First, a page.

St. Joseph: an ordinary man given an extraordinary mission

Share on facebook
Share on twitter
Share on email
During this Year of St. Joseph, the Church is giving special attention to one of its most beloved saints. Pictured is the statue of St. Joseph that stands outside St. Joseph Church in Madison. Photo by Andy Telli

St. Joseph is one of Catholicism’s most beloved saints. 

Through the centuries, Catholics have asked for his intercession and protection. He is the patron saint of workers, travelers and immigrants, families, fathers, expectant mothers and unborn children, craftsmen and engineers, house sellers and buyers.

He is the patron saint of the dying and of a happy death, of the sort he himself experienced in the arms of Jesus and Mary.

He is considered by many as the patron saint of the New World and is the patron saint of a long list of countries, including China, Canada, Korea, Mexico, Austria, Belgium, Croatia, Peru and Vietnam, as well as the regions of Carinthia and Styria in Austria, Tyrol in northern Italy and western Austria, and Sicily. Other countries, though they don’t count him as a patron saint, have a strong devotion to St. Joseph, including Italy and Poland.

His name, in many languages, is the most common name for cities and places in the world.

He is the patron saint of untold churches, dioceses across the globe – including the Diocese of Nashville – and of the Universal Church.

The Catholic Church has designated two days in his honor: the Solemnity of St. Joseph on March 19 and the Feast of St. Joseph the Worker on May 1.

And now we have the Year of St. Joseph, announced by Pope Francis on Dec. 8, 2020, the 150th anniversary of the proclamation of St. Joseph as the Patron of the Universal Church by Blessed Pope Pius IX.

All this for a man who is never quoted in the Scriptures.

“The universal appeal of Joseph is that he was this normal guy … called to this amazing mission,” said Joan Watson, director of the Office of Faith Formation for the Diocese of Nashville. “All of us can see ourselves in Joseph,” often more easily than in the lives of Mary or the other saints, she added.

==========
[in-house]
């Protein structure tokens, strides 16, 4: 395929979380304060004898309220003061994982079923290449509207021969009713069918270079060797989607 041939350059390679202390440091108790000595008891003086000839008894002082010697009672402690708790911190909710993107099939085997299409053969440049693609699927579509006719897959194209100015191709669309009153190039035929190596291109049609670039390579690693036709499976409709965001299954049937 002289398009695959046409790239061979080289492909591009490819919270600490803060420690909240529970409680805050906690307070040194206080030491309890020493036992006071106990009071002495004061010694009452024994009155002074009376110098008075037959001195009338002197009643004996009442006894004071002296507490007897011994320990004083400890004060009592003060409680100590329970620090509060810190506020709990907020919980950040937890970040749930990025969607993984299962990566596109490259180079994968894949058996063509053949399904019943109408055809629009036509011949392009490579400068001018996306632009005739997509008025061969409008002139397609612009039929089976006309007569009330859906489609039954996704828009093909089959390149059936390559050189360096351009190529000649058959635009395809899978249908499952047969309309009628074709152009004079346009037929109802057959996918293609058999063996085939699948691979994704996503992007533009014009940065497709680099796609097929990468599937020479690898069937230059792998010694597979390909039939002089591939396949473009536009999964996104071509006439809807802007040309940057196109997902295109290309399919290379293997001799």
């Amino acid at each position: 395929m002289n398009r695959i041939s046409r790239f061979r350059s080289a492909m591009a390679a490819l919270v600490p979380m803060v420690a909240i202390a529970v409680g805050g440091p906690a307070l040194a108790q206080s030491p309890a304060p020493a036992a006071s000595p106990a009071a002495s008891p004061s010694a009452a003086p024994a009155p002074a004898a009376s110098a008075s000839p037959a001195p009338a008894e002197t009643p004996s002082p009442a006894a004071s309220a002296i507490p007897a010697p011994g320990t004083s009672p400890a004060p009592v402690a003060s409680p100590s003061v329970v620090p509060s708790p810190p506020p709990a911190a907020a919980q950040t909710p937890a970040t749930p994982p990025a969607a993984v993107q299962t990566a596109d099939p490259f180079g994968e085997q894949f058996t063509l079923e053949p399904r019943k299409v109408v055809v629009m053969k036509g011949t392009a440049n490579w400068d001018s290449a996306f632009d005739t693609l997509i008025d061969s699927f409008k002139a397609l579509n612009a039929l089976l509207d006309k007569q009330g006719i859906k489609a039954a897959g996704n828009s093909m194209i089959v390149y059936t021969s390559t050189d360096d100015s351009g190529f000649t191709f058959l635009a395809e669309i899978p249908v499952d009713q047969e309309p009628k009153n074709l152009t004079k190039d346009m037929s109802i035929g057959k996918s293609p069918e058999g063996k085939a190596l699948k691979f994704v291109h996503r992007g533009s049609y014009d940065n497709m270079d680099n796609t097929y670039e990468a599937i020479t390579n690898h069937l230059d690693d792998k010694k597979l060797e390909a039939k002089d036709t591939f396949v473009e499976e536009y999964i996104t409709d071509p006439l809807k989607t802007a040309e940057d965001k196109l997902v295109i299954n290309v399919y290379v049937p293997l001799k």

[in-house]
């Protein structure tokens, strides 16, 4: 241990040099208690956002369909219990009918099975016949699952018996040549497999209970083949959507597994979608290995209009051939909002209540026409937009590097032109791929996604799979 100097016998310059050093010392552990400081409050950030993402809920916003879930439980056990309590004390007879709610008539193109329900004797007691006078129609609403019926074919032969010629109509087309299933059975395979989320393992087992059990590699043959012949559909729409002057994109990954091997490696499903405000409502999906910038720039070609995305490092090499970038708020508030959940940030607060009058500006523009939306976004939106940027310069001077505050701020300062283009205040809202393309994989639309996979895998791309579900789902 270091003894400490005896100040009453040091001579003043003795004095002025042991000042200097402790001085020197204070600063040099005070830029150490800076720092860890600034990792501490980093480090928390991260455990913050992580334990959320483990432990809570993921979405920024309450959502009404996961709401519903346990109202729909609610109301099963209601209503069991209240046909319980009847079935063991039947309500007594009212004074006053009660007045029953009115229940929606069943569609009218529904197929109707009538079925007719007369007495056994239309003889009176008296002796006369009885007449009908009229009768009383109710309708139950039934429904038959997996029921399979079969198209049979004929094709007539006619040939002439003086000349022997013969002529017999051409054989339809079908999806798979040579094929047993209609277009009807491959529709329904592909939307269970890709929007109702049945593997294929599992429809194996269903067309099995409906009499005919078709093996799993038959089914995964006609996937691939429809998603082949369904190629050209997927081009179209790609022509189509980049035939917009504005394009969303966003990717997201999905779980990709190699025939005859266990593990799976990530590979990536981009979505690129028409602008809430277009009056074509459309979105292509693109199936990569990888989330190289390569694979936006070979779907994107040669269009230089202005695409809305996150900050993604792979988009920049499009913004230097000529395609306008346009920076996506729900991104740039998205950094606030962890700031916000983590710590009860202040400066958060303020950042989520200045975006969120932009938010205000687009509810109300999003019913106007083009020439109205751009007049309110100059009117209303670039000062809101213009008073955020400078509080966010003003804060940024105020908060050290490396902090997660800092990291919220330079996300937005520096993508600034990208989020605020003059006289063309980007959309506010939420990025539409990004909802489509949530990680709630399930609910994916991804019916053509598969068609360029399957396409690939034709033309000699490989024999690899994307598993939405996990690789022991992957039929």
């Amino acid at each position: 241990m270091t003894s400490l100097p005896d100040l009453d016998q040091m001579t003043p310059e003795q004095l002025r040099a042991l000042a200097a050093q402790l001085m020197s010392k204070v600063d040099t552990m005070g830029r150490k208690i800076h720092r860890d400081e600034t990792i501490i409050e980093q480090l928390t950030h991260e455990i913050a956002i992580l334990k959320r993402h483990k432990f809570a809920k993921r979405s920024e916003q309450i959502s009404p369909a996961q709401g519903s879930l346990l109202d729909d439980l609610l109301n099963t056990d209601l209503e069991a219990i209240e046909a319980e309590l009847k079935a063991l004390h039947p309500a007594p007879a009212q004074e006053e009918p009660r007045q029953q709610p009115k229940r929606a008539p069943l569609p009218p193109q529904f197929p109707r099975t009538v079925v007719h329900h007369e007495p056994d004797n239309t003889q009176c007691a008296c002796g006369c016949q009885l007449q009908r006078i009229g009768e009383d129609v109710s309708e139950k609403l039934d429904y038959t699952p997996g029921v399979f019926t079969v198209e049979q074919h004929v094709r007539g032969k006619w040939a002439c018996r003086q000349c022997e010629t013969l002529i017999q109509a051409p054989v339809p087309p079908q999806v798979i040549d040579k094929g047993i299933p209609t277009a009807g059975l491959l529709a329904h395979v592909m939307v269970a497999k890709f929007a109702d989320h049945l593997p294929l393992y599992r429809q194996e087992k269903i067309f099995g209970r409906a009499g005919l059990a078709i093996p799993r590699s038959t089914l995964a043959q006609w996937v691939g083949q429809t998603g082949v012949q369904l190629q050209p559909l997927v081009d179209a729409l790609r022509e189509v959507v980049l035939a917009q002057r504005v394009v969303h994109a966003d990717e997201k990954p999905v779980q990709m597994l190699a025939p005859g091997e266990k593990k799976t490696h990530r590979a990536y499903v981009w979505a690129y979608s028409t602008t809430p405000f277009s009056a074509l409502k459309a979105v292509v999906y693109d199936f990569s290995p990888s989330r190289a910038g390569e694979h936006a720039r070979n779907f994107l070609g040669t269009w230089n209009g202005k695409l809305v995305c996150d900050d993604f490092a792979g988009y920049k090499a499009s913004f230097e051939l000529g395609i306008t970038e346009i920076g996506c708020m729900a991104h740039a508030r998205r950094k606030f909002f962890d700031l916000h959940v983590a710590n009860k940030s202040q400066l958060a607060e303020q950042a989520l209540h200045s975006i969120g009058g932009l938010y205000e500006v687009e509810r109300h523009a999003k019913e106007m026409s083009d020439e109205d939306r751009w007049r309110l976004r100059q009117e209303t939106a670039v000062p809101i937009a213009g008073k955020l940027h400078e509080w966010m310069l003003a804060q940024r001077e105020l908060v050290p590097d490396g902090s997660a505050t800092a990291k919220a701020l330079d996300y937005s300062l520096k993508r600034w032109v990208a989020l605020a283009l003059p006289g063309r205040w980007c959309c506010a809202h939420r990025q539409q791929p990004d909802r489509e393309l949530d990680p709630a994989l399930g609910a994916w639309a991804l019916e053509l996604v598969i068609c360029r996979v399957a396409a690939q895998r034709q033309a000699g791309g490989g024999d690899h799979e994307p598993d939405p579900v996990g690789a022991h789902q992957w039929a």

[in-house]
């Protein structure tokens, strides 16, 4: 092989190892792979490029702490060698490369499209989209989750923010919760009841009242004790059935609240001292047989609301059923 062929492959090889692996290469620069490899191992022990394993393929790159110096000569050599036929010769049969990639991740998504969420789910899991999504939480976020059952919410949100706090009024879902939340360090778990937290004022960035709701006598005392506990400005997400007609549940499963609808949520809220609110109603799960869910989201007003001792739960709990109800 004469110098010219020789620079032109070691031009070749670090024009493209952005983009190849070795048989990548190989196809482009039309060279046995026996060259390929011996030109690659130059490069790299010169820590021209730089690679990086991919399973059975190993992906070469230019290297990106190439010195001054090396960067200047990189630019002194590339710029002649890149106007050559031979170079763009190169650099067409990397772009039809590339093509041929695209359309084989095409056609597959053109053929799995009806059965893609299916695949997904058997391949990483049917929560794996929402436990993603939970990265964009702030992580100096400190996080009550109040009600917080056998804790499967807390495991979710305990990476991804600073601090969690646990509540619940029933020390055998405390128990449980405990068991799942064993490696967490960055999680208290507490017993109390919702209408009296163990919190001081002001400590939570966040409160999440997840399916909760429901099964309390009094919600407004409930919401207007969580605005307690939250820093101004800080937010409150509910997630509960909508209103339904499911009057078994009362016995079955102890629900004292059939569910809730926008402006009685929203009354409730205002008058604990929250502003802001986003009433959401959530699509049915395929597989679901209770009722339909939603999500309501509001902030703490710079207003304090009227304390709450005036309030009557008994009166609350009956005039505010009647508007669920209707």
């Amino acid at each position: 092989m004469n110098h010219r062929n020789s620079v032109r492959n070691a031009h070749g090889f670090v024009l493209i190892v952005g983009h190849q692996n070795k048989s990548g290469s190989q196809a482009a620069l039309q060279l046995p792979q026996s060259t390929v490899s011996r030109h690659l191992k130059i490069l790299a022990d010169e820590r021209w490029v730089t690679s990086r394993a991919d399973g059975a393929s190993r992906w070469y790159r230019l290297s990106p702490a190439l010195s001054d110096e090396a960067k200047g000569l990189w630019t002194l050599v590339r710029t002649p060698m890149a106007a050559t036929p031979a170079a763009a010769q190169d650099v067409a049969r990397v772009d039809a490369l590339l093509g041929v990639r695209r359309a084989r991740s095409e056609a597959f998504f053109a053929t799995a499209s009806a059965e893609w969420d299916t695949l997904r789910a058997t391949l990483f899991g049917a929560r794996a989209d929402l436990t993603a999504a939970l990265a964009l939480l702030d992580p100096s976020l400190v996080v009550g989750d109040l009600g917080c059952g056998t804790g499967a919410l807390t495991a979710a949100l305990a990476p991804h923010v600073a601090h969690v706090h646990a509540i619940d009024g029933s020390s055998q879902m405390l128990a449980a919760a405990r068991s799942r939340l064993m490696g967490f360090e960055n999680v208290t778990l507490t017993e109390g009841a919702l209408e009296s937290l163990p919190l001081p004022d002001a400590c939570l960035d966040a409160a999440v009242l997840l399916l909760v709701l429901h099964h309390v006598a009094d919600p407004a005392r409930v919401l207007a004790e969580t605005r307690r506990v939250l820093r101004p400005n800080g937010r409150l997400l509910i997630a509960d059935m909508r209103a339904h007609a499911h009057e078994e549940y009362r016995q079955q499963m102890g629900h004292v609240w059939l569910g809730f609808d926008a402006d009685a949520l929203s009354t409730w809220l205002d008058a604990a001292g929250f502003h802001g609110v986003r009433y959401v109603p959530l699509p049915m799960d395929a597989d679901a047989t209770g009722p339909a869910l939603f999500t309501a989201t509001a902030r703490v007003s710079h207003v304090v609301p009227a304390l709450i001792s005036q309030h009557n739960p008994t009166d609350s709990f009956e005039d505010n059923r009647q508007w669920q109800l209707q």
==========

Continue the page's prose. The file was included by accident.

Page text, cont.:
‘He lived a very normal life’

The Lenten speaker series sponsored by Watson’s office this year is focused on the Year of St. Joseph. Watson gave the first of the four talks, which was entitled, “What’s all the fuss about Joseph?” 

“He lived a very normal life, from what we know,” Watson said. “It’s clear from the gospels that nobody thought he was out of the ordinary.”  She noted that according to the Gospel of Matthew, when Jesus returned to Nazareth, people were astonished by his preaching and wisdom and asked, “Is he not the carpenter’s son?”

Yet, St. Joseph is a great model for living a life of virtue, Watson said. “That’s our life. Our lives are ordinary, but we’re still called to live lives of virtue.”

Although he’s never quoted in the Scriptures, St. Joseph is one of our greatest teachers through his actions, Watson said in her talk.

In his apostolic letter “Patris Corde” (“With a Father’s Love”) about St. Joseph, Pope Francis reminds us that we don’t need to make a big splash in the world to make a difference, Watson said. The pope reminds us that those who remain hidden or in the shadows can play an incomparable role in the history of salvation, she added.

During her talk, Watson said Joseph must have struggled with the news of Mary’s pregnancy. “We need to look at this time for Joseph as a dark night of the soul, a trial,” she said. “What would I have done in St. Joseph’s shoes?” 

Scripture describes Joseph as a “just man,” and the Old Testament understanding of that phrase was that a just man obeys the Lord, Watson said.

Joseph’s betrothal to Mary was not the same as a modern engagement, Watson said. “It was essentially a legal marriage without living together.”